Pilot testing at the Oulu University Hospital of solutions for people with multiple sclerosis

A pilot study has started at the Oulu University Hospital (OYS) to explore how a digital health fatigue management solution for people with multiple sclerosis (MS) can be used.

The pilot is part of a program funded by the Finnish Innovation Fund (Sitra) for digital therapeutic solutions and participants will use the More Stamina app for 2 months, during which time patients with MS will report on their experiences and share feedback.

Multiple sclerosis is a neurological condition that affects more than 12,000 Finns and almost 3 million people worldwide. While people with this disease suffer a wide range of symptoms, fatigue is the most common, overwhelming, and often disabling problem.

‘Fatigue is a very common and important problem in MS, and we are always interested in finding new ways to improve the lives of people living with this condition’, said Dr. Mervi Ryytty, a neurologist at the Oulu University Hospital.

‘Careful evaluation and scientific validation are key for these kinds of solutions’, he continued.

As healthcare is rapidly becoming more digitalized, patients are increasingly turning to digital means to address their health issues. However, there is limited evidence that these tools are effective in improving patient care. Digital therapeutics are a type of medical intervention that uses evidence-based digital tools such as apps, wearables, or other digital solutions to help diagnose, treat, or manage medical conditions. The goal of More Stamina is to provide a self-management tool that empowers patients to better manage their energy levels.

‘The Oulu University Hospital is an innovative medical institution, and we are proud to be active in exploring how technology can be used to improve health outcomes’, commented neurologist, dr. Johanna Krüger

While the current study focuses on discovering what kind of issues emerge from integrating the digital health solution, Dr. Johanna Krüger highlights the need for rigorous testing before any conclusions can be drawn about More Stamina’s effectiveness.

More Stamina is a gamified self-management tool that represents a person’s energy levels as a progress bar indicating their remaining energy for the day. The user sets the tasks that they want to accomplish, and the app uses data from the phone’s sensors and context information to provide personalized recommendations. The solution has been developed through an iterative participatory design process by a multidisciplinary team with technical, medical, and business backgrounds, from the University of Oulu’s Faculty of Medicine and Faculty of Information Technology and Electrical Engineering. People with MS and their family members have been actively involved in the process. In addition to Sitra’s funding for the pilot, the “More Stamina” project has also received funding by Business Finland and the Riitta and Jorma J. Takanen Foundation.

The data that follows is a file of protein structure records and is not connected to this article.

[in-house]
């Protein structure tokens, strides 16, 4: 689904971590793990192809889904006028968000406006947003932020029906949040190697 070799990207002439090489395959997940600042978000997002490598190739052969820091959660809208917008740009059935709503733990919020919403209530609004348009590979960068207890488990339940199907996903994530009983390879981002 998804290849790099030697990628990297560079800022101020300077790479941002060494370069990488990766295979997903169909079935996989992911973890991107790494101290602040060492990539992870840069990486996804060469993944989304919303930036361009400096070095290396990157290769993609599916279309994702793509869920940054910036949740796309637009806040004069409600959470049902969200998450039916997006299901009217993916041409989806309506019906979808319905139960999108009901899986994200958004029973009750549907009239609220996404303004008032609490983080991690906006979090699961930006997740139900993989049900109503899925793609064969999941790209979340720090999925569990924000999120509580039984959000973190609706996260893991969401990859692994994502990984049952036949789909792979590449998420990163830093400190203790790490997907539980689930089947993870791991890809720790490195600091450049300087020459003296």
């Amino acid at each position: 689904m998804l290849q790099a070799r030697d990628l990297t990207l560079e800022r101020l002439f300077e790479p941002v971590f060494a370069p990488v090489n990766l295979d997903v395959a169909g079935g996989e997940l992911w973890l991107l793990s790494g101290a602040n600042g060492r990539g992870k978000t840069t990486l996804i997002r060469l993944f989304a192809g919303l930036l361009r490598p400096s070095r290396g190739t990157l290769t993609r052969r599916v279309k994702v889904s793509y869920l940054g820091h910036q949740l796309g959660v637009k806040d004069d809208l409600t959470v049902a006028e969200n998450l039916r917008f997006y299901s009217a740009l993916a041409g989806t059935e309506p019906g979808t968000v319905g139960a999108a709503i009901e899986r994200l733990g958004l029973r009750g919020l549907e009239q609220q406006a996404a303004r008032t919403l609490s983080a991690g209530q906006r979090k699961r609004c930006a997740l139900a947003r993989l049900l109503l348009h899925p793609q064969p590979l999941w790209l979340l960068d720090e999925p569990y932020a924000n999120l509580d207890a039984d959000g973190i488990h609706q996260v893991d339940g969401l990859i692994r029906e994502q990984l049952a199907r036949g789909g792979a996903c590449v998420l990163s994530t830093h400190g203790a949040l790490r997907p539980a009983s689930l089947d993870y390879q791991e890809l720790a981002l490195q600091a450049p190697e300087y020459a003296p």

‘The project is significant not only because of what we are learning about this digital health solution in particular but also for its potential impact on improving the adoption of mobile health to help patients and optimize healthcare pathways’, said prof. Minna Isomursu from the Faculty of Information Technology and Electrical Engineering at the University of Oulu.

More Stamina has signed collaboration agreements with MS Ireland, MS Spain, and MS Croatia, further expanding the reach of the project and its potential impact on the MS community. There is work in progress to test for health outcomes in these countries.

‘We are thrilled to have the opportunity to test More Stamina with patients from the Oulu University Hospital’, said Dr. Guido Giunti, More Stamina project leader and Director of the Centre for Health and Technology at the University of Oulu. ‘Our goal is to create sustainable solutions that can be fully integrated into the healthcare system and empower people to manage their conditions more effectively’, he concluded.

Contact persons

Guido Giunti MD PhD, guido.giunti@oulu.fi

Dr. Mervi Ryytty, mervi.ryytty@irja

Selected publications